However, don’t expect to see much in the way of innovative street style from the Paris trade shows. Or indeed any media coverage of them at all outside of the dedicated “rag industry” press.

In this respect Pitti is truly unique. 

Why is that?

It’s likely that a number of factors have contributed to Pitti becoming the colorful #menswear carnival it is now. 

Photos from Pitti are invariably billed by the international press as “Italian street style” – ignoring the fact that over a third of visitors to the event actually come from elsewhere.

Indeed, the dandies strutting around the Fortezza may just as easily originate from Nigeria, the United States, Norway, South Korea – or in fact pretty much anywhere. 

Nonetheless, the habit of milling around in piazzas looking “effortlessly” good is arguably a uniquely Italian cultural trait. What’s more, the venue for Pitti is a former fort offering wide open spaces and a backdrop of ancient ramparts mixed with the clean lines of contemporary architecture: all decidedly ‘grammable’. Thus it’s perhaps unsurprising that this casual peacockery took off at Pitti rather than, say, in the rather less glamorous setting of a dreary south Paris conference center.

When Is “the Street” Not the Street?

Undoubtedly a minority of Pitti-goers are just posers, attention-seekers, and even narcissists with no legitimate professional reason to attend the event. Yet the bulk of eccentrically-dressed Pitti visitors are there for business: promoting their own products, or because they are being paid to promote those of others.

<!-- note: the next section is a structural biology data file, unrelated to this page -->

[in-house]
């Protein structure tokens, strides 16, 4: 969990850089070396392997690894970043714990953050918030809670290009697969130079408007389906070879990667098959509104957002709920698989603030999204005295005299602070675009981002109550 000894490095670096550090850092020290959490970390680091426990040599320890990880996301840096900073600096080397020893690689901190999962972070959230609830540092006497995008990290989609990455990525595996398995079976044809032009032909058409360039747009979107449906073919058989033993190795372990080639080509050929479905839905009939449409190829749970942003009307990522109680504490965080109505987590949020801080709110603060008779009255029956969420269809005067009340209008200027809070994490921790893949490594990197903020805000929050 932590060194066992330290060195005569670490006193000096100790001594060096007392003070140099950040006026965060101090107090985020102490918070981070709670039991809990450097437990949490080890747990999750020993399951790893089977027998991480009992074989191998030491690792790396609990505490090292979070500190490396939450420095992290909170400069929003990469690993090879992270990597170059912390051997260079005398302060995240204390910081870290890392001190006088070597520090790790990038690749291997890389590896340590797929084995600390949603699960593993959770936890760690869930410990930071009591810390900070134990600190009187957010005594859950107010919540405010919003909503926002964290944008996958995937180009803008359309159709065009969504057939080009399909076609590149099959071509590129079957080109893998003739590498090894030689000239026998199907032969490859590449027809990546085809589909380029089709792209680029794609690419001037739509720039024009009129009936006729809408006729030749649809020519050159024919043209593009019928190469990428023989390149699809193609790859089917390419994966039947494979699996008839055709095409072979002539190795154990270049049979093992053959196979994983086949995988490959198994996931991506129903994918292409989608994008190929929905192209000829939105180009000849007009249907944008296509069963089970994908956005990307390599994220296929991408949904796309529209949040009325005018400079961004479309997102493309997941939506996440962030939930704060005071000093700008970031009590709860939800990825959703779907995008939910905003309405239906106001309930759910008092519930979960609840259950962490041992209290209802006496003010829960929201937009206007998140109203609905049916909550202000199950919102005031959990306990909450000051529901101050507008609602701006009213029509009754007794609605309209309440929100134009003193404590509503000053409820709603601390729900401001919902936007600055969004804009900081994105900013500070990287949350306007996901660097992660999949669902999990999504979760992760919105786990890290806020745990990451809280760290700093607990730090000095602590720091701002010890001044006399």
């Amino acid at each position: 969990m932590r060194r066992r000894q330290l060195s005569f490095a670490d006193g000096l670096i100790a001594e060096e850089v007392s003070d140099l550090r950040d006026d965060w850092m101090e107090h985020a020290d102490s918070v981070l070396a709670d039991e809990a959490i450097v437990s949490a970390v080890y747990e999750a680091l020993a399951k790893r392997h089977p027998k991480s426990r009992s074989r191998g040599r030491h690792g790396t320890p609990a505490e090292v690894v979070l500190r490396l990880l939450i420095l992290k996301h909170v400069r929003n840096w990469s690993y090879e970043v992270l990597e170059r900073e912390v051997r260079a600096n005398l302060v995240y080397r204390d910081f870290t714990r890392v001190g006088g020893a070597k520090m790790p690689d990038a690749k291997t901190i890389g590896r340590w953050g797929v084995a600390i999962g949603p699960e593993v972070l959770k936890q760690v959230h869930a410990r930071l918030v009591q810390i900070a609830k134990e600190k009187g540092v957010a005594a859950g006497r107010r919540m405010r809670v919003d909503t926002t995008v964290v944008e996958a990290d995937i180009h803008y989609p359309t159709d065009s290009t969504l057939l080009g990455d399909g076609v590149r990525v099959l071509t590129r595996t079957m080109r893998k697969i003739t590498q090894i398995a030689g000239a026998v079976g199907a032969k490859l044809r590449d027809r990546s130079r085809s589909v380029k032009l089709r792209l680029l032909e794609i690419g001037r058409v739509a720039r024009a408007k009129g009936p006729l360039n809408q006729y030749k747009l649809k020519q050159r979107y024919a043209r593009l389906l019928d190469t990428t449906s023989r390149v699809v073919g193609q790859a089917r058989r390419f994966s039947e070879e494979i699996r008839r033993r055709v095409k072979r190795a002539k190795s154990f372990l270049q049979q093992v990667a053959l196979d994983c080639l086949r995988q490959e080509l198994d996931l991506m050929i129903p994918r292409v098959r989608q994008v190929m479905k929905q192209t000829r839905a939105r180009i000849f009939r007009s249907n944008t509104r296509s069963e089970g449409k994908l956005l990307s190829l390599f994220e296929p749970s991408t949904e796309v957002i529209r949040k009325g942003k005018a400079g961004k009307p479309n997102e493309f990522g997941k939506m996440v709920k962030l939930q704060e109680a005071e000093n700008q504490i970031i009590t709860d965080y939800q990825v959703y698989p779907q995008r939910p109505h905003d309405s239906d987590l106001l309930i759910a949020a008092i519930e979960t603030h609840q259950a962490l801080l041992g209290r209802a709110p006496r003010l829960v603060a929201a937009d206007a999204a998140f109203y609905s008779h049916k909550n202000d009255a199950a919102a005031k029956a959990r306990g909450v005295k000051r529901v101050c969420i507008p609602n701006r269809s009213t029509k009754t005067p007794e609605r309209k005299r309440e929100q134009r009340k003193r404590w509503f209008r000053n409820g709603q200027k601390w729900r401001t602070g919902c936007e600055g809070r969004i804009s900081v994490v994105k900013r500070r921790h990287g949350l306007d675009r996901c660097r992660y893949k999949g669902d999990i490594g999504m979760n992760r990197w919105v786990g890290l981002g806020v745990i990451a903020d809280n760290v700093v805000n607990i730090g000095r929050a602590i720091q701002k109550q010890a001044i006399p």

Many of us may sneer at these “brand ambassadors” for unashamedly selling their souls to corporate capital. And we might not even consider their outfits to be in particularly good taste either. Nonetheless, their weight as “influencers” is undeniable.  

Of course, quite how effective this tactic proves in generating sales for the brands sponsoring them is anybody’s guess.

But by being transmitted across the globe to a receptive audience of menswear enthusiasts, the looks sported by Pitti’s peacocks will prove to be massively influential within men’s fashion over the coming months – perhaps even years. 

Visitors Arriving at Pitti Uomo 94
Visitors to Pitti 95 in January 2019

Not every man will want to don a canary yellow suit with fuchsia pocket square purely because they’ve seen it on Instagram. But if it’s a look that was paraded around Pitti, rest assured that somebody somewhere will emulate it eventually.

Thus the Pitti runways that matter today are not those located in exclusive Renaissance villas around Florence, featuring professional models draped in the creations of officially-invited international designers.